Oxford guide to english grammar part 29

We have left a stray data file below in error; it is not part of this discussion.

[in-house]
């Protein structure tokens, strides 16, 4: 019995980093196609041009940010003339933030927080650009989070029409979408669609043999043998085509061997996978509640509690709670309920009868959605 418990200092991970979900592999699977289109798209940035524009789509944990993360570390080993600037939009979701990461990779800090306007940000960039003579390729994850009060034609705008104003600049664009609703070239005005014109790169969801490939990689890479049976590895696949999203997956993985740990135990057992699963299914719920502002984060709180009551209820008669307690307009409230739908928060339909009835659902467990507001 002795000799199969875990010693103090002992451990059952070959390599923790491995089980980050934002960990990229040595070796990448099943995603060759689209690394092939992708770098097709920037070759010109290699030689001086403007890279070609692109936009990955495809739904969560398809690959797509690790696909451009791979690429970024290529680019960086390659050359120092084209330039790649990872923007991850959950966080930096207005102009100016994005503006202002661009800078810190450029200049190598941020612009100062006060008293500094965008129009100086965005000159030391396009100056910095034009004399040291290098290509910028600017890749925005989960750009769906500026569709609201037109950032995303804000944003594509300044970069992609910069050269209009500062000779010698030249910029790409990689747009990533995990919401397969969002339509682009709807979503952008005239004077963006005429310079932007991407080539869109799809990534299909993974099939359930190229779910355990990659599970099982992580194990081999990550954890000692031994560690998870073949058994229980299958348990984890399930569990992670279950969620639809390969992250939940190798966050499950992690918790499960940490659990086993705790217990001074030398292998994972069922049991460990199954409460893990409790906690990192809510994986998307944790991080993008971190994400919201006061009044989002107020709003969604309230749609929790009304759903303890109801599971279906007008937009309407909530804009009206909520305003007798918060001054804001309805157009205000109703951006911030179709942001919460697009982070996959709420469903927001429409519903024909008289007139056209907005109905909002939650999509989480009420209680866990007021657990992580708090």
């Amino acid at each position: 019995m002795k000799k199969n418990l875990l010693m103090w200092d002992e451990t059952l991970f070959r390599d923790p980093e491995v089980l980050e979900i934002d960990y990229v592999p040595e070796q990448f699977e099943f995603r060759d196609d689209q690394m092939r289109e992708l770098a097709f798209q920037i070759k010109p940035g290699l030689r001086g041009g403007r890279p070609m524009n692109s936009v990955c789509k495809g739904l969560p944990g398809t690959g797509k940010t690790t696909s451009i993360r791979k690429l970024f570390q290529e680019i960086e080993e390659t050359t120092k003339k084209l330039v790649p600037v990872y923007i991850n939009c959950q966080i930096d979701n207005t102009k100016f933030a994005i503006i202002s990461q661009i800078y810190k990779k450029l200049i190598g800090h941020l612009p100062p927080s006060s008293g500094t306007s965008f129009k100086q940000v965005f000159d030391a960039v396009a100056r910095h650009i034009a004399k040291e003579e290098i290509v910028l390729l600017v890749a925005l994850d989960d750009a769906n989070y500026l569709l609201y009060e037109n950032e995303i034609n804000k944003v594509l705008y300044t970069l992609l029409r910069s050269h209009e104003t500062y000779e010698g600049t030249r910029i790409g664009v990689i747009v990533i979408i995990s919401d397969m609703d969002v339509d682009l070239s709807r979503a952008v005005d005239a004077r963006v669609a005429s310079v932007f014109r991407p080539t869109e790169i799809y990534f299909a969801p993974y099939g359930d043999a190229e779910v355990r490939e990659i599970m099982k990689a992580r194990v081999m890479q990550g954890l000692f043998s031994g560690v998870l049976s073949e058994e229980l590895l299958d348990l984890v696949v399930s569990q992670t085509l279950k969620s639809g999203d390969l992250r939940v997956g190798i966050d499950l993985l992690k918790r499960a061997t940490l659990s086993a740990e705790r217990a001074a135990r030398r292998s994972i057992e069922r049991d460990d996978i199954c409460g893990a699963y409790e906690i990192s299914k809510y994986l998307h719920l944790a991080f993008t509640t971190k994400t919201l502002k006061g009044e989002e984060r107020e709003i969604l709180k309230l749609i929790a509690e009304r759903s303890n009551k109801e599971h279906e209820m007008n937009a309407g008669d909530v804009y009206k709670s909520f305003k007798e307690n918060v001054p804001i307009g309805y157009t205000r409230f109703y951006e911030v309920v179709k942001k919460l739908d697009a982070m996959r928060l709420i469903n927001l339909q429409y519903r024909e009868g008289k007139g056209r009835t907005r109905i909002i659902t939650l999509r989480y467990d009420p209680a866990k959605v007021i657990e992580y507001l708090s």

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17 NOUNS AND NOUN PHRASES PAGE 190 149 Nominalization 1 Some noun phrases are equivalent to clauses. Clause Noun phrase The residents protested. the residents' protests Someone published the document. the publication of the document The landscape is beautiful. the beauty of the landscape Expressing an idea in a noun phrase rather than a clause is called 'nominalization'. Here are two examples in sentences. The residents' protests were ignored. The government opposed the publication of the document. In written English, this is often preferred to The residents protested, but they were ignored. For an example text, • 53(2). NOTE For the subject of the clause we use either the possessive form or the of-pattern. Clause Noun phrase The visitor departed. the visitor's departure/the departure of the visitor The scheme succeeded. the scheme's success/the success of the scheme The telephone rang. the ringing of the telephone 2 An adverb in a clause is equivalent to an adjective in a noun phrase. Adverb in clause Adjective in noun phrase The residents protested angrily. The residents' angry protests were ignored. The landscape is amazingly Discover the amazing beauty of the landscape. beautiful. 3 Look at these examples. Verb + object Noun + preposition + object They published the document. the publication of the document Someone attacked the President. an attack on the President They've changed the law. a change in the law He answered the question. his answer to the question The most common preposition here is of. For noun + preposition, • 237. PAGE 191 18 Agreement 150 Summary Singular and plural verbs • 151 Subject-verb agreement means choosing the correct singular or plural verb after the subject. The shop opens at nine. The shops open at nine. Points to note about number and agreement Singular and plural subjects • 152 Phil and Janice have invited us round. Two hours is a long time to wait. One of, a number of, every, there etc • 153 A number of problems have arisen. Every cloud has a silver lining. Nouns with a plural form • 154 Physics is my favourite subject. Pair nouns • 155 These shorts are nice. Group nouns • 156 The company is/are building a new factory. Number in the subject and object • 157 We all wrote down our names. NOTE For The dead are not forgotten, • 204. For The French have a word for it, • 288(1d). 151 Singular and plural verbs 1 In the third person there is sometimes agreement between the subject and the first (or only) word of a finite verb phrase. The house is empty. The houses are empty. Here we use is with a singular subject and are with a plural. An uncountable noun takes a singular verb. The grass is getting long. 18 AGREEMENT PAGE 192 With a present-tense verb there is agreement. The window is broken. The windows are broken. The office has a phone. The offices have phones. The garden looks nice. The gardens look nice. 152 Singular and plural subjects It is usually easy to decide if a subject is singular or plural, but there are some points to note. 1 TWO or more phrases linked by and take a plural verb. Jamie and Emma go sailing at weekends. Both the kitchen and the dining-room face due west. Wheat and maize are exported. But when the two together express something that we see as a single thing, then we use a singular verb. Bread and butter was all we had. 2 When two phrases are linked by or, the verb usually agrees with the nearest. Either Thursday or Friday is OK. Either my sister or the neighbours are looking after the dog. 3 A phrase of measurement takes a singular verb. Ten miles is too far to walk. Thirty pounds seems a reasonable price. Here we are talking about the amount as a whole - a distance of ten miles, a sum of thirty pounds, not the individual miles or pounds. Titles and names also take a singular verb when they refer to one thing. 'Star Wars' was a very successful film. The Rose and Crown is that old pub by the river. 4 A phrase with as well as or with does not make the subject plural. George, together with some of his friends, is buying a race-horse. A phrase with and in brackets does not normally make the subject plural. The kitchen (and of course the dining-room) faces due west. There is agreement with be, • 84(2), have, • 85(2), and a present-simple verb (look). A third-person singular subject takes a verb form in s. NOTE a A modal verb always has the same form. The window(s) might be broken. b For the subjunctive, • 242. We recommend that the pupil receive a special award. 3 With a past-tense verb there is agreement only with be. The window was broken. The windows were broken. With other verbs, there is only one past form. The office(s) had lots of phones. The garden(s) looked nice. NOTE For the subjunctive were, • 242(3). If the story were true, what would it matter? After not only . but also, the verb agrees with the nearest phrase. Not only George but also his friends are buying the horse. NOTE A phrase in apposition does not make the subject plural. George, my neighbour, often goes to the races. 5 If a phrase comes after the noun, the verb agrees with the first noun. The house between the two bungalows is empty. 6 A phrase or clause as subject takes a singular verb. Through the trees is the quickest way. Opening my presents was exciting. 7 Even if the subject comes after the verb, the verb agrees with the subject. A great attraction are the antique shops in the old part of the town. Here a great attraction is the complement. It describes the subject, the antique shops. 153 One of, a number of, every, there etc PAGE 193 153 One of, a number of, every, there etc 1 After a subject with one of, we use a singular verb. One of these letters is for you. 2 When a plural noun follows number of, majority of or a lot of, we normally use a plural verb. A large number of letters were received. The majority of people have complained. A lot of people have complained. Here a number of etc expresses a quantity. NOTE a When number means 'figure', it agrees with the verb. The number of letters we receive is increasing. b Amount agrees with the verb. A large amount of money was collected. Large amounts of money were collected. c After a fraction, the verb agrees with the following noun, e.g. potato, plants. Three quarters (of a potato) is water. Almost half (the plants) were killed. 3 We use a singular verb after a subject with every and each and compounds with every, some, any and no. Every pupil has to take a test. Each day was the same as the one before. Everyone has to take a test. Someone was waiting at the door. Nothing ever happens in this place. But all and some with a plural noun take a plural verb. All the pupils have to take a test. Some people were waiting at the door. NOTE When each follows a plural subject, the verb is plural. The pupils each have to take a test. 18 AGREEMENT PAGE 194 We use a singular verb after who or what. Who knows the answer? ~ We all do. What's happened? ~ Several things. After what/which + noun, the verb agrees with the noun. What/Which day is convenient? What/Which days are convenient? NOTE A verb after which is singular or plural depending on how many we are talking about. Which (of these sweaters) goes best with my trousers?~ This one, I think. Which (of these shoes) go best with my trousers? ~ These, I think. After none of/neither of/either of/any of+ plural noun phrase, we can use either a singular or plural verb. None (of the pupils) has/have failed the test. I don't know if either (of these batteries) is/are any good. The plural verb is more informal. NOTE After no, we can use either the singular or the plural. No pupil has failed/No pupils have failed the test. After there, the verb agrees with its complement. There was an accident. There were some accidents. NOTE In informal English we sometimes use there's before a plural. There's some friends of yours outside. 154 Nouns with a plural form 1 Plural noun - plural verb a Some nouns are always plural. The goods were found to be defective. NOT a good My belongings have been destroyed in a fire. NOT my belonging Nouns always plural are belongings, clothes, congratulations, earnings, goods, odds (= probability), outskirts, particulars (= details), premises (= building), remains, riches, surroundings, thanks, troops (= soldiers), tropics. NOTE For pair nouns, e.g. glasses, trousers, • 155. b Compare these nouns. Plural only hurt my arm(s) and leg(s) arms (= weapons) an old custom go through customs manner (= way) manners (= polite behaviour) the content of the message the contents of the box a saving of £5 all my savings do some damage to the car pay damages feel pain(s) in my back take pains (= care) PAGE 195 155 Pair nouns 2 Plural form - singular verb The news isn't very good, I'm afraid. Gymnastics looks difficult, and it is. Nouns like this are news; some words for subjects of study: mathematics, statistics, physics, politics, economics; some sports: athletics, gymnastics, bowls; some games: billiards, darts, dominoes, draughts; and some illnesses: measles, mumps, shingles. NOTE Some of these nouns can have normal singular and plural forms when they mean physical things. Tom laid a domino on the table. These statistics are rather complicated. (= these figures) Politics takes a plural verb when it means someone's views. His politics are very left-wing. (= his political opinions) 3 Nouns with the same singular and plural form A chemical works causes a lot of pollution. Chemical works cause a lot of pollution. Works can mean 'a factory' or 'factories'. When it is plural we use a plural verb. Nouns like this are barracks, crossroads, headquarters, means, series, species, works. NOTE Works, headquarters and barracks can sometimes be plural when they refer to one building or one group of buildings. These chemical works here cause a lot of pollution. 155 Pair nouns 1 We use a pair noun for something made of two identical parts. glasses/spectacles 2 A pair noun is plural in form and takes a plural verb. These trousers need cleaning. Your new glasses are very nice. I'm looking for some scissors. Those tights are cheap. We cannot use a or numbers, NOT a trouser and NOT two trousers NOTE Some pair nouns can be singular before another noun: a trouser leg, a pyjama jacket. But: my glasses case. 3 We can use pair(s) of. This pair of trousers needs cleaning. How have three pairs of scissors managed to disappear? trousers scissors 18 AGREEMENT PAGE 196 Some pair nouns are: binoculars, glasses, jeans, pants, pincers, pliers, pyjamas, scales (for weighing), scissors, shorts, spectacles, tights, trousers, tweezers. NOTE a Three of these nouns can be singular with a different meaning: a glass of water, a spectacle (= a wonderful sight), a scale of five kilometres to the centimetre. b Most words for clothes above the waist are not pair nouns, e.g. shirt, pullover, suit, coat. c We can also use pair(s) of with socks, shoes, boots, trainers etc. These nouns can be singular: a shoe. 156 Group nouns 1 Group nouns (sometimes called 'collective nouns') refer to a group of people, e.g. family, team, crowd. After a singular group noun, the verb can often be either singular or plural. The crowd was/were in a cheerful mood. There is little difference in meaning. The choice depends on whether we see the crowd as a whole or as a number of individuals. NOTE a In the USA a group noun usually takes a singular verb. • 304(1) b A group noun can be plural. The two teams know each other well. c A phrase with of can follow the noun, e.g. a crowd of people, a team of no-hopers. 2 With a singular verb we use it, its and which/that. With a plural verb we use they, their and who/that. The government wants to improve its image. The government want to improve their image. The crowd which has gathered here is in a cheerful mood. The crowd who have gathered here are in a cheerful mood. 3 We use the singular to talk about the whole group. For example, we might refer to the group's size or make-up, or how it compares with others. The class consists of twelve girls and fourteen boys. The union is the biggest in the country. The plural is more likely when we talk about people's thoughts or feelings. The class don't/doesn't understand what the teacher is saying. The union are/is delighted with their/its pay rise. 4 Some group nouns are: army company group population association council jury press audience crew majority public board crowd management school choir enemy military society (= club) class family minority staff club firm navy team college gang orchestra union committee government (political) party university community NOTE Military, press and public do not have a plural form. NOT the publics . the of-pattern. Clause Noun phrase The visitor departed. the visitor's departure/the departure of the visitor The scheme succeeded. the scheme's. government opposed the publication of the document. In written English, this is often preferred to The residents protested, but they were ignored. For an example